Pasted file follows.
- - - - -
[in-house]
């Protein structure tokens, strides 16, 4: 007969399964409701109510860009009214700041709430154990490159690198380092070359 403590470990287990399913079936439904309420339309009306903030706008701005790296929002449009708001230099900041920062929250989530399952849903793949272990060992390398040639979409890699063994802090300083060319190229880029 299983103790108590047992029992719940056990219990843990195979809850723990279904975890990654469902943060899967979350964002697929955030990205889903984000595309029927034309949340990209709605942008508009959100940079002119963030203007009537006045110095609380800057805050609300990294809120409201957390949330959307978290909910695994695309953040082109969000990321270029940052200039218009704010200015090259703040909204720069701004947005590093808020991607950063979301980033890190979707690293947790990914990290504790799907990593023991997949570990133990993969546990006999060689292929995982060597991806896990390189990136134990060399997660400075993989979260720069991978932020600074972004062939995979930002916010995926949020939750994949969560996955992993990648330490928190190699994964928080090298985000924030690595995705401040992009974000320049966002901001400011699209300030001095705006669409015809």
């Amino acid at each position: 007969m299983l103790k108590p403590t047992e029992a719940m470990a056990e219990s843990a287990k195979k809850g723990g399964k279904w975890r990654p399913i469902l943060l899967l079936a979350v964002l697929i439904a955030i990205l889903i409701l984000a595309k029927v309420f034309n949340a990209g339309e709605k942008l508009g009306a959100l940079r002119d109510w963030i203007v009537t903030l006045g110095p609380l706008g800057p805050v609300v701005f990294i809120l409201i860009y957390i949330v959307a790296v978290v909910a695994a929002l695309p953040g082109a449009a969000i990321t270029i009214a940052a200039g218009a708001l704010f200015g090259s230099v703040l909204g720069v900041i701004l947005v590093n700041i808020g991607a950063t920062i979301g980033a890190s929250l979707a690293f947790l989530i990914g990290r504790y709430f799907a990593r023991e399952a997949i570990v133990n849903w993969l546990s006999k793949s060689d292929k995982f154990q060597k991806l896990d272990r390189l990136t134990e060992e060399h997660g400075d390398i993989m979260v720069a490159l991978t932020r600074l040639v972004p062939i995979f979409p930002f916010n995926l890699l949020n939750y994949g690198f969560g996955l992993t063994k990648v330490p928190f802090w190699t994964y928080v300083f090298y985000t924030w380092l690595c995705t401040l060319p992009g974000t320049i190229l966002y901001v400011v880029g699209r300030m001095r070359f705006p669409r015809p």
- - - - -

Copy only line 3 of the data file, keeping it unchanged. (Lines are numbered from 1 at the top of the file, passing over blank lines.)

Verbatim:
């Amino acid at each position: 007969m299983l103790k108590p403590t047992e029992a719940m470990a056990e219990s843990a287990k195979k809850g723990g399964k279904w975890r990654p399913i469902l943060l899967l079936a979350v964002l697929i439904a955030i990205l889903i409701l984000a595309k029927v309420f034309n949340a990209g339309e709605k942008l508009g009306a959100l940079r002119d109510w963030i203007v009537t903030l006045g110095p609380l706008g800057p805050v609300v701005f990294i809120l409201i860009y957390i949330v959307a790296v978290v909910a695994a929002l695309p953040g082109a449009a969000i990321t270029i009214a940052a200039g218009a708001l704010f200015g090259s230099v703040l909204g720069v900041i701004l947005v590093n700041i808020g991607a950063t920062i979301g980033a890190s929250l979707a690293f947790l989530i990914g990290r504790y709430f799907a990593r023991e399952a997949i570990v133990n849903w993969l546990s006999k793949s060689d292929k995982f154990q060597k991806l896990d272990r390189l990136t134990e060992e060399h997660g400075d390398i993989m979260v720069a490159l991978t932020r600074l040639v972004p062939i995979f979409p930002f916010n995926l890699l949020n939750y994949g690198f969560g996955l992993t063994k990648v330490p928190f802090w190699t994964y928080v300083f090298y985000t924030w380092l690595c995705t401040l060319p992009g974000t320049i190229l966002y901001v400011v880029g699209r300030m001095r070359f705006p669409r015809p």